And yet, there are dudes who believe they could take her on.

Keep Reading Show less
Culture
Alie Ward

Your dinner plate shouldn't shame you for eating off of it. But that's exactly what a set being sold at Macy's did.

The retailer has since removed the dinnerware from their concept shop, Story, after facing social media backlash for the "toxic message" they were sending.

The plates, made by Pourtions, have circles on them to indicate what a proper portion should look like, along with "helpful — and hilarious — visual cues" to keep people from "overindulging."

There are serval different styles, with one version labeling the largest portion as "mom jeans," the medium portion as "favorite jeans," and the smallest portion as "skinny jeans."

Keep Reading Show less
Well Being

The 2013 documentary "Blackfish" shined a light on the cruelty that orcas face in captivity and created a sea change in the public's perception of SeaWorld and other marine life parks.

This "Blackfish" backlash nearly deep-sixed SeaWorld and led Canada to pass a law that bans oceanariums from breeding whales and dolphins or holding them in captivity. Animals currently being held in Canada's marine parks are allowed to remain as well as those taken in for rehabilitation.

Podcaster and MMA announcer Joe Rogan saluted Canada's decision on a recent episode.

"First of all, what assholes are we that we have those goddman things in captivity? A big fucking shout out to Canada because Canada, mostly probably through the noise that my friend Phil Demers has created in trying to get MarineLand shut down, Canada has banned all dolphin and all whale captivity. It's amazing. I hope the United States does it well, I hope it goes worldwide," Rogan told his guest, economist and mathematician Eric Weinstein.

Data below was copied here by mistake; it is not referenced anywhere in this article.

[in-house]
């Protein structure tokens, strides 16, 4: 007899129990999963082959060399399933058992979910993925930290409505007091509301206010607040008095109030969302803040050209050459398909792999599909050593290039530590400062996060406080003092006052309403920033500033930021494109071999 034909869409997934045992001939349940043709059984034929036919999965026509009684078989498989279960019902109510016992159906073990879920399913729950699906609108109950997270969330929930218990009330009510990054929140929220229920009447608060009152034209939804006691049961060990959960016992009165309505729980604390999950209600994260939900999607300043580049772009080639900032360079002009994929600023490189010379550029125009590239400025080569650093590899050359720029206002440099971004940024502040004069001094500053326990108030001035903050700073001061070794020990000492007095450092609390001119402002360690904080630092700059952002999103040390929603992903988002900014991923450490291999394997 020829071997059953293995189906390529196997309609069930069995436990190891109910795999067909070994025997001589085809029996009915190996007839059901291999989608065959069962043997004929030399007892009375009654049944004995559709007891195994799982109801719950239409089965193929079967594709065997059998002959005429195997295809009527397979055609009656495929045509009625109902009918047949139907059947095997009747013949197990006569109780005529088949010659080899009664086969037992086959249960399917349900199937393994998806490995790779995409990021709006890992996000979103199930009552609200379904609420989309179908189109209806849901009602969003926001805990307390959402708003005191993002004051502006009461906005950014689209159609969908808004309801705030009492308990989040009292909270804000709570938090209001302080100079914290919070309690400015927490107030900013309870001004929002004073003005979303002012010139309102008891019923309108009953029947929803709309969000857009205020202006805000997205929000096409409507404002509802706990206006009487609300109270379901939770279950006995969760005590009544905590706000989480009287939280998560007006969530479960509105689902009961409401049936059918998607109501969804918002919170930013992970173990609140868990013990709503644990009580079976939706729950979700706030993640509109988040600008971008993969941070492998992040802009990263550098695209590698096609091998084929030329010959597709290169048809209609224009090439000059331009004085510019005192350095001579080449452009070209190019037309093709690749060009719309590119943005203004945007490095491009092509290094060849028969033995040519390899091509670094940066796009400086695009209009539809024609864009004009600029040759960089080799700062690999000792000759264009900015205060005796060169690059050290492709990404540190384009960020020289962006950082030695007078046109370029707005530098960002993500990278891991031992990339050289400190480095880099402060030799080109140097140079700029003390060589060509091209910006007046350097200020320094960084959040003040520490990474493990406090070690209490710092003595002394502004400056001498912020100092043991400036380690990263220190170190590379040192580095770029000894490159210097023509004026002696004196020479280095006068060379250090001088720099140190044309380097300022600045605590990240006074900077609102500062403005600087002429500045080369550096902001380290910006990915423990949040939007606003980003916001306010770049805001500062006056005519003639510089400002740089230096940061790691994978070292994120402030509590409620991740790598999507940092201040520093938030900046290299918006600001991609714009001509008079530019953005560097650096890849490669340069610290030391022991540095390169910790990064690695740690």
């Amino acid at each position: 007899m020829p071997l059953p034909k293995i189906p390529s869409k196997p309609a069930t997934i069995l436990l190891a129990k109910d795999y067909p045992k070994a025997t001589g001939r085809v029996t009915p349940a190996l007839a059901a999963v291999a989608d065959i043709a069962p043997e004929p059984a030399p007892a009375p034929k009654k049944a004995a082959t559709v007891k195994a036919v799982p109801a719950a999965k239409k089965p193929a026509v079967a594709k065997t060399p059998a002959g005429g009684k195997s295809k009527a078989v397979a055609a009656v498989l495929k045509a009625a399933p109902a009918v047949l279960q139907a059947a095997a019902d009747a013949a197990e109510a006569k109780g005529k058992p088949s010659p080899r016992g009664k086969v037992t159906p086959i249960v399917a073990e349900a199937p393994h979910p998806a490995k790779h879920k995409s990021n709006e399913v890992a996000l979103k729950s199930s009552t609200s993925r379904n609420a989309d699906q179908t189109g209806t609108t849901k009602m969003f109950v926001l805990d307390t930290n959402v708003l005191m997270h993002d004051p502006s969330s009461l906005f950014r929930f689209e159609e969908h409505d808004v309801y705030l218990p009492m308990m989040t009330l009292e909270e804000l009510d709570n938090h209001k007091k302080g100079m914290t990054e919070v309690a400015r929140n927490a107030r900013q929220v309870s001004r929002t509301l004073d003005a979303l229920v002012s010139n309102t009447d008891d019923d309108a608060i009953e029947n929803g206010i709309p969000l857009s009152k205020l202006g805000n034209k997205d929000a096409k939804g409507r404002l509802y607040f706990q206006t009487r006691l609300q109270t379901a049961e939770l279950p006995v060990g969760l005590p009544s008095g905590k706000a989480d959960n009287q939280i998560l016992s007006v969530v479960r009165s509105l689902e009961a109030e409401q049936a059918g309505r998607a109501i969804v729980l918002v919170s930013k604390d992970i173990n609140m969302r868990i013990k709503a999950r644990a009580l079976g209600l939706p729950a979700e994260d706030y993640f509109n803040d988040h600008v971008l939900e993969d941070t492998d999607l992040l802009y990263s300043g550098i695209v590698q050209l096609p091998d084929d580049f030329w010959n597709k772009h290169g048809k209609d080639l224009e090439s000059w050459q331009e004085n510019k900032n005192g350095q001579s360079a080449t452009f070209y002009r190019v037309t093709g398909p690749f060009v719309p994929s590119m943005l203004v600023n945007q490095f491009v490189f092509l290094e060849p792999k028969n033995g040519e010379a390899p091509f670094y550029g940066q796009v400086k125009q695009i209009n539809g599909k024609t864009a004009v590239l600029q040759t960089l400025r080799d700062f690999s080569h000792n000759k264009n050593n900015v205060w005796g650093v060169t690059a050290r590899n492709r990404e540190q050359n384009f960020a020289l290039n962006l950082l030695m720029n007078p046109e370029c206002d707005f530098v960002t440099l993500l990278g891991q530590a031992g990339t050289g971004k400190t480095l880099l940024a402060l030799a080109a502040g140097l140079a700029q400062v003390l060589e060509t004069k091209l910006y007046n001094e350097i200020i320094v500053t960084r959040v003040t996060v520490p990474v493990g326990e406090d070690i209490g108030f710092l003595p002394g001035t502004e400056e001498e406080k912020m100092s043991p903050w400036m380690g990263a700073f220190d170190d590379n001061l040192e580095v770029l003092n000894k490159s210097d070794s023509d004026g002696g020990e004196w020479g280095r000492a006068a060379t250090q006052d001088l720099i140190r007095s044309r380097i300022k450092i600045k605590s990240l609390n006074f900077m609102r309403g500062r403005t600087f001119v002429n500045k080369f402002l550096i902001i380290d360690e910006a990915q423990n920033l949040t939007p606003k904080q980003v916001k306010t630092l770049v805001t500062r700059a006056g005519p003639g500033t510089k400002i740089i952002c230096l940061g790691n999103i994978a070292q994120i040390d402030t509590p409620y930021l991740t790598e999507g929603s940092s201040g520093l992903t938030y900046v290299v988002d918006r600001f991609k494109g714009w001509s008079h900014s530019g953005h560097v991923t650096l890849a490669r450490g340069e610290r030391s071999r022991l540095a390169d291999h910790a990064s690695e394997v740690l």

Keep Reading Show less
Planet
Youtube

Should a man lose his home because the grass in his yard grew higher than 10 inches? The city of Dunedin, Florida seems to think so.

According to the Institute of Justice, which is representing Jim Ficken, he had a very good reason for not mowing his lawn – and tried to rectify the situation as best he could.

In 2014, Jim's mom became ill and he visited her often in South Carolina to help her out. When he was away, his grass grew too long and he was cited by a code office; he cut the grass and wasn't fined.

France has started forcing supermarkets to donate food instead of throwing it away.

But several years later, this one infraction would come back to haunt him after he left to take care of him's mom's affairs after she died. The arrangements he made to have his grass cut fell through (his friend who he asked to help him out passed away unexpectedly) and that set off a chain reaction that may result in him losing his home.

The 69-year-old retiree now faces a $29,833.50 fine plus interest. Watch the video to find out just what Jim is having to deal with.

Mow Your Lawn or Lose Your House! www.youtube.com

Cities